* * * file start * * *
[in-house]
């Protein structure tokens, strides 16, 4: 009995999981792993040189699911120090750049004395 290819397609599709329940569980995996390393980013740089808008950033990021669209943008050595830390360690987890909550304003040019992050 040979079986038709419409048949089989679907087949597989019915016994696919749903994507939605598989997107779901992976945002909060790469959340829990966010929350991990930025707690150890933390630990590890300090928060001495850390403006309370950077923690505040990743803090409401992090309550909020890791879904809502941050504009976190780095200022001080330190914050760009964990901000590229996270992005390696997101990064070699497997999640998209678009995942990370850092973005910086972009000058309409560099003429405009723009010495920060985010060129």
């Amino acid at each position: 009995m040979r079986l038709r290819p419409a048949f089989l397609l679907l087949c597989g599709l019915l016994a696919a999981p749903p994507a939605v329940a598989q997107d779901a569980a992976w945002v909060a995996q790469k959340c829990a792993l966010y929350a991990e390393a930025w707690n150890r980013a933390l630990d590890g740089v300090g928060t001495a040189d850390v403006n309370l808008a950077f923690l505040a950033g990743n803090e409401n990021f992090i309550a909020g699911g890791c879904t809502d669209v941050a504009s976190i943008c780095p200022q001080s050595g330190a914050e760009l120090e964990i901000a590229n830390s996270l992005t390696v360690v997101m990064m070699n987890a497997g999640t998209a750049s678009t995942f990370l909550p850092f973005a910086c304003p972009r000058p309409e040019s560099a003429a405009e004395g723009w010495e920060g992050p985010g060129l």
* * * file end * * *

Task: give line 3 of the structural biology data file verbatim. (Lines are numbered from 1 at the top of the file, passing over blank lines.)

């Amino acid at each position: 009995m040979r079986l038709r290819p419409a048949f089989l397609l679907l087949c597989g599709l019915l016994a696919a999981p749903p994507a939605v329940a598989q997107d779901a569980a992976w945002v909060a995996q790469k959340c829990a792993l966010y929350a991990e390393a930025w707690n150890r980013a933390l630990d590890g740089v300090g928060t001495a040189d850390v403006n309370l808008a950077f923690l505040a950033g990743n803090e409401n990021f992090i309550a909020g699911g890791c879904t809502d669209v941050a504009s976190i943008c780095p200022q001080s050595g330190a914050e760009l120090e964990i901000a590229n830390s996270l992005t390696v360690v997101m990064m070699n987890a497997g999640t998209a750049s678009t995942f990370l909550p850092f973005a910086c304003p972009r000058p309409e040019s560099a003429a405009e004395g723009w010495e920060g992050p985010g060129l």